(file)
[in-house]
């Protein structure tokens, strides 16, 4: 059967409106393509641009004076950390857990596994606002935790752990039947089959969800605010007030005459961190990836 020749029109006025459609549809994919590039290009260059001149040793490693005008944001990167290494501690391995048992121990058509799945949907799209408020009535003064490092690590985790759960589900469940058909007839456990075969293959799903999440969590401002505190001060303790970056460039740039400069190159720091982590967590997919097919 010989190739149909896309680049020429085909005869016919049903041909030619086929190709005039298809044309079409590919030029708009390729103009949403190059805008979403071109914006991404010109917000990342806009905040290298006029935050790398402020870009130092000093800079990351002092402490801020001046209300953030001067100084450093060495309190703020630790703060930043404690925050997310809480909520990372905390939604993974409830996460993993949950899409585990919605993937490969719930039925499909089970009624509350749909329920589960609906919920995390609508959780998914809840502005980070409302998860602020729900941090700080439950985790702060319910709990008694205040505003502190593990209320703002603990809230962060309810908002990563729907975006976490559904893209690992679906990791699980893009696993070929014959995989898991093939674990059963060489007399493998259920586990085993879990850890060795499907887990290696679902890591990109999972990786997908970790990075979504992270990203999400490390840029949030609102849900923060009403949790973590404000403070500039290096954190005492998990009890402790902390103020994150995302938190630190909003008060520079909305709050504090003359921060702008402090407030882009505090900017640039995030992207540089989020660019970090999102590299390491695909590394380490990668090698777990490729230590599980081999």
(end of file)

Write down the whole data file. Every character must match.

[in-house]
């Protein structure tokens, strides 16, 4: 059967409106393509641009004076950390857990596994606002935790752990039947089959969800605010007030005459961190990836 020749029109006025459609549809994919590039290009260059001149040793490693005008944001990167290494501690391995048992121990058509799945949907799209408020009535003064490092690590985790759960589900469940058909007839456990075969293959799903999440969590401002505190001060303790970056460039740039400069190159720091982590967590997919097919 010989190739149909896309680049020429085909005869016919049903041909030619086929190709005039298809044309079409590919030029708009390729103009949403190059805008979403071109914006991404010109917000990342806009905040290298006029935050790398402020870009130092000093800079990351002092402490801020001046209300953030001067100084450093060495309190703020630790703060930043404690925050997310809480909520990372905390939604993974409830996460993993949950899409585990919605993937490969719930039925499909089970009624509350749909329920589960609906919920995390609508959780998914809840502005980070409302998860602020729900941090700080439950985790702060319910709990008694205040505003502190593990209320703002603990809230962060309810908002990563729907975006976490559904893209690992679906990791699980893009696993070929014959995989898991093939674990059963060489007399493998259920586990085993879990850890060795499907887990290696679902890591990109999972990786997908970790990075979504992270990203999400490390840029949030609102849900923060009403949790973590404000403070500039290096954190005492998990009890402790902390103020994150995302938190630190909003008060520079909305709050504090003359921060702008402090407030882009505090900017640039995030992207540089989020660019970090999102590299390491695909590394380490990668090698777990490729230590599980081999």